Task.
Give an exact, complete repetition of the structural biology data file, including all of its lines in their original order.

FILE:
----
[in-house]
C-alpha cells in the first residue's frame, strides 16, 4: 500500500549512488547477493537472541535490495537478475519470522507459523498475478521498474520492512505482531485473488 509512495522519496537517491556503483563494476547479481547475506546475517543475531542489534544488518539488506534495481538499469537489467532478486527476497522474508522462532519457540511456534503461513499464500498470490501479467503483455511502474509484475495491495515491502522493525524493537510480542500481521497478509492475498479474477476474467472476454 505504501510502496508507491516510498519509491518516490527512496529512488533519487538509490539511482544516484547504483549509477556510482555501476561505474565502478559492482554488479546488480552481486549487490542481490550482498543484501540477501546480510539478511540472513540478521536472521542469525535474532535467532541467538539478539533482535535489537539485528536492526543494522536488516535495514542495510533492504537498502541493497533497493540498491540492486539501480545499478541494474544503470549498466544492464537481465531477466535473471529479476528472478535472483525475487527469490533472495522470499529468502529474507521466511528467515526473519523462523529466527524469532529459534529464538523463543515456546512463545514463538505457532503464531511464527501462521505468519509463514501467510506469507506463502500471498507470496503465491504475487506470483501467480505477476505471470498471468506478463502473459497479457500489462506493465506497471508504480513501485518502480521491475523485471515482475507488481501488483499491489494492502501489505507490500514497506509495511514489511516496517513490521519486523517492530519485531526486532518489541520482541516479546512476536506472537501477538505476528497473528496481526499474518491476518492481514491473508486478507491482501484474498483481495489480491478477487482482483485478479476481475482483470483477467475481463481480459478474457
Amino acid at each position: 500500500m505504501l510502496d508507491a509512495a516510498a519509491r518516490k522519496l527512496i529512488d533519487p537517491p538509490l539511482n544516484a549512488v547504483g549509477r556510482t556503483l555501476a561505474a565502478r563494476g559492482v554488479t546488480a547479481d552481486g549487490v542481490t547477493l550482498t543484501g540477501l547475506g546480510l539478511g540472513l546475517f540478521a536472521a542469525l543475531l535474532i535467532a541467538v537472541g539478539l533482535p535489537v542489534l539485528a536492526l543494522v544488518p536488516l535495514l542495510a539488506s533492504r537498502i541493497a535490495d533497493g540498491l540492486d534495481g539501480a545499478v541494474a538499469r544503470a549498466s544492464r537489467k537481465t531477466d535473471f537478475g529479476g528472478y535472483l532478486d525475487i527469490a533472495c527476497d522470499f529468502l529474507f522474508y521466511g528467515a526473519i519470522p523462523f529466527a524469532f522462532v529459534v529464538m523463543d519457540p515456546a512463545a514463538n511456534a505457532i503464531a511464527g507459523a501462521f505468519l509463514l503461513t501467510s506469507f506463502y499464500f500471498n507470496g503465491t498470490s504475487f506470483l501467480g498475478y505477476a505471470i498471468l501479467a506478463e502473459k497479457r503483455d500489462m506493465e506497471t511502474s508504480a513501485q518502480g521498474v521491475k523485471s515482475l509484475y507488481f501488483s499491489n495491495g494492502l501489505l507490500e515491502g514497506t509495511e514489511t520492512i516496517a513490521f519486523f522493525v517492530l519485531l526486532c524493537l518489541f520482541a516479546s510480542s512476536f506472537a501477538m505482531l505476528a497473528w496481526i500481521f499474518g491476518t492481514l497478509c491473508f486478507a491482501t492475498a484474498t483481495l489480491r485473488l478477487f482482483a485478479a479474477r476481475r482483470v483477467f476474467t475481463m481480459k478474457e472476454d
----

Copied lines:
[in-house]
C-alpha cells in the first residue's frame, strides 16, 4: 500500500549512488547477493537472541535490495537478475519470522507459523498475478521498474520492512505482531485473488 509512495522519496537517491556503483563494476547479481547475506546475517543475531542489534544488518539488506534495481538499469537489467532478486527476497522474508522462532519457540511456534503461513499464500498470490501479467503483455511502474509484475495491495515491502522493525524493537510480542500481521497478509492475498479474477476474467472476454 505504501510502496508507491516510498519509491518516490527512496529512488533519487538509490539511482544516484547504483549509477556510482555501476561505474565502478559492482554488479546488480552481486549487490542481490550482498543484501540477501546480510539478511540472513540478521536472521542469525535474532535467532541467538539478539533482535535489537539485528536492526543494522536488516535495514542495510533492504537498502541493497533497493540498491540492486539501480545499478541494474544503470549498466544492464537481465531477466535473471529479476528472478535472483525475487527469490533472495522470499529468502529474507521466511528467515526473519523462523529466527524469532529459534529464538523463543515456546512463545514463538505457532503464531511464527501462521505468519509463514501467510506469507506463502500471498507470496503465491504475487506470483501467480505477476505471470498471468506478463502473459497479457500489462506493465506497471508504480513501485518502480521491475523485471515482475507488481501488483499491489494492502501489505507490500514497506509495511514489511516496517513490521519486523517492530519485531526486532518489541520482541516479546512476536506472537501477538505476528497473528496481526499474518491476518492481514491473508486478507491482501484474498483481495489480491478477487482482483485478479476481475482483470483477467475481463481480459478474457
Amino acid at each position: 500500500m505504501l510502496d508507491a509512495a516510498a519509491r518516490k522519496l527512496i529512488d533519487p537517491p538509490l539511482n544516484a549512488v547504483g549509477r556510482t556503483l555501476a561505474a565502478r563494476g559492482v554488479t546488480a547479481d552481486g549487490v542481490t547477493l550482498t543484501g540477501l547475506g546480510l539478511g540472513l546475517f540478521a536472521a542469525l543475531l535474532i535467532a541467538v537472541g539478539l533482535p535489537v542489534l539485528a536492526l543494522v544488518p536488516l535495514l542495510a539488506s533492504r537498502i541493497a535490495d533497493g540498491l540492486d534495481g539501480a545499478v541494474a538499469r544503470a549498466s544492464r537489467k537481465t531477466d535473471f537478475g529479476g528472478y535472483l532478486d525475487i527469490a533472495c527476497d522470499f529468502l529474507f522474508y521466511g528467515a526473519i519470522p523462523f529466527a524469532f522462532v529459534v529464538m523463543d519457540p515456546a512463545a514463538n511456534a505457532i503464531a511464527g507459523a501462521f505468519l509463514l503461513t501467510s506469507f506463502y499464500f500471498n507470496g503465491t498470490s504475487f506470483l501467480g498475478y505477476a505471470i498471468l501479467a506478463e502473459k497479457r503483455d500489462m506493465e506497471t511502474s508504480a513501485q518502480g521498474v521491475k523485471s515482475l509484475y507488481f501488483s499491489n495491495g494492502l501489505l507490500e515491502g514497506t509495511e514489511t520492512i516496517a513490521f519486523f522493525v517492530l519485531l526486532c524493537l518489541f520482541a516479546s510480542s512476536f506472537a501477538m505482531l505476528a497473528w496481526i500481521f499474518g491476518t492481514l497478509c491473508f486478507a491482501t492475498a484474498t483481495l489480491r485473488l478477487f482482483a485478479a479474477r476481475r482483470v483477467f476474467t475481463m481480459k478474457e472476454d